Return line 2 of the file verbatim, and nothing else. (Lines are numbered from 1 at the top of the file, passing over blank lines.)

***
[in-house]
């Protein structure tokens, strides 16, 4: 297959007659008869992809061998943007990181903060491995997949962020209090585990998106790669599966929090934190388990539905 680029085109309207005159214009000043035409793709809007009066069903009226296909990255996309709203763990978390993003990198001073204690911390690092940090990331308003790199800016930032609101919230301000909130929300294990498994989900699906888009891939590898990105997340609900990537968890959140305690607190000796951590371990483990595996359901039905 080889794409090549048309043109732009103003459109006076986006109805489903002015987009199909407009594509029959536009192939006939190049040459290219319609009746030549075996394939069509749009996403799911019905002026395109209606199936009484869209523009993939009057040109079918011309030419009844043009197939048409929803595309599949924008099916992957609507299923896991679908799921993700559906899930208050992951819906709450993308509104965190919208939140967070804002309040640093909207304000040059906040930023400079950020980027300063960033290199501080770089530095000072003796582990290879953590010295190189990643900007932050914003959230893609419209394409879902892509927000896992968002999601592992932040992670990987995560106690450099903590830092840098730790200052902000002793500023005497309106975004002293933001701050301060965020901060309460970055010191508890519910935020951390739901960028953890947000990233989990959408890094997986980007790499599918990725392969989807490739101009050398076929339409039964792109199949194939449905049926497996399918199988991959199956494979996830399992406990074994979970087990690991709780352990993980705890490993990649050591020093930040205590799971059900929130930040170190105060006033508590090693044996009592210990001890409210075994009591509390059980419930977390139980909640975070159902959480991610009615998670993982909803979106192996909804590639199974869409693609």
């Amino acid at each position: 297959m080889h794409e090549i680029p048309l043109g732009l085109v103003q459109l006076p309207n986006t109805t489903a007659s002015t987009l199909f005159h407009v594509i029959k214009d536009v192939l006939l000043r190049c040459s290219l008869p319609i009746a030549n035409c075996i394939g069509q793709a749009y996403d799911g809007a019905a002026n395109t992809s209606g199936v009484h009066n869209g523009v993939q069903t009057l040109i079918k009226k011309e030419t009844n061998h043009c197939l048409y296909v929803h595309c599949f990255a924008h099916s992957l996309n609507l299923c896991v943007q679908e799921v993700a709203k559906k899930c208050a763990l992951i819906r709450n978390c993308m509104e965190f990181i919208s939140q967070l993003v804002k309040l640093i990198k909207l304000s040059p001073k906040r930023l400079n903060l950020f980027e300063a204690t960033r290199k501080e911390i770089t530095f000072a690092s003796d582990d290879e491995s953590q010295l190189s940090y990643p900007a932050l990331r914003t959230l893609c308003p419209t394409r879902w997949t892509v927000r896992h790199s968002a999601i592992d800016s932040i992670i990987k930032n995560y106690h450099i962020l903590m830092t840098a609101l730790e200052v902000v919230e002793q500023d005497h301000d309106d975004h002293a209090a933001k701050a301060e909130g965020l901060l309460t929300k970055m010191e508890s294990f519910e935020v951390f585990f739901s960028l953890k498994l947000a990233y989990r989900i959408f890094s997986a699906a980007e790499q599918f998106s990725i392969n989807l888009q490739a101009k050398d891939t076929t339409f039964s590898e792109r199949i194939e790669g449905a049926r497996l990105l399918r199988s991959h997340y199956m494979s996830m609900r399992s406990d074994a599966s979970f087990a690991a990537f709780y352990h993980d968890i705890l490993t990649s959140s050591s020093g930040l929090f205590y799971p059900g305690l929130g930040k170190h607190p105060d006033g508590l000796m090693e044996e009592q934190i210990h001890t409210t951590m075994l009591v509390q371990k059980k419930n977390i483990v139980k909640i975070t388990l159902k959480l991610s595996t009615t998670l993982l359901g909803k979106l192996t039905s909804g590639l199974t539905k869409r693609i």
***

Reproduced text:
């Protein structure tokens, strides 16, 4: 297959007659008869992809061998943007990181903060491995997949962020209090585990998106790669599966929090934190388990539905 680029085109309207005159214009000043035409793709809007009066069903009226296909990255996309709203763990978390993003990198001073204690911390690092940090990331308003790199800016930032609101919230301000909130929300294990498994989900699906888009891939590898990105997340609900990537968890959140305690607190000796951590371990483990595996359901039905 080889794409090549048309043109732009103003459109006076986006109805489903002015987009199909407009594509029959536009192939006939190049040459290219319609009746030549075996394939069509749009996403799911019905002026395109209606199936009484869209523009993939009057040109079918011309030419009844043009197939048409929803595309599949924008099916992957609507299923896991679908799921993700559906899930208050992951819906709450993308509104965190919208939140967070804002309040640093909207304000040059906040930023400079950020980027300063960033290199501080770089530095000072003796582990290879953590010295190189990643900007932050914003959230893609419209394409879902892509927000896992968002999601592992932040992670990987995560106690450099903590830092840098730790200052902000002793500023005497309106975004002293933001701050301060965020901060309460970055010191508890519910935020951390739901960028953890947000990233989990959408890094997986980007790499599918990725392969989807490739101009050398076929339409039964792109199949194939449905049926497996399918199988991959199956494979996830399992406990074994979970087990690991709780352990993980705890490993990649050591020093930040205590799971059900929130930040170190105060006033508590090693044996009592210990001890409210075994009591509390059980419930977390139980909640975070159902959480991610009615998670993982909803979106192996909804590639199974869409693609």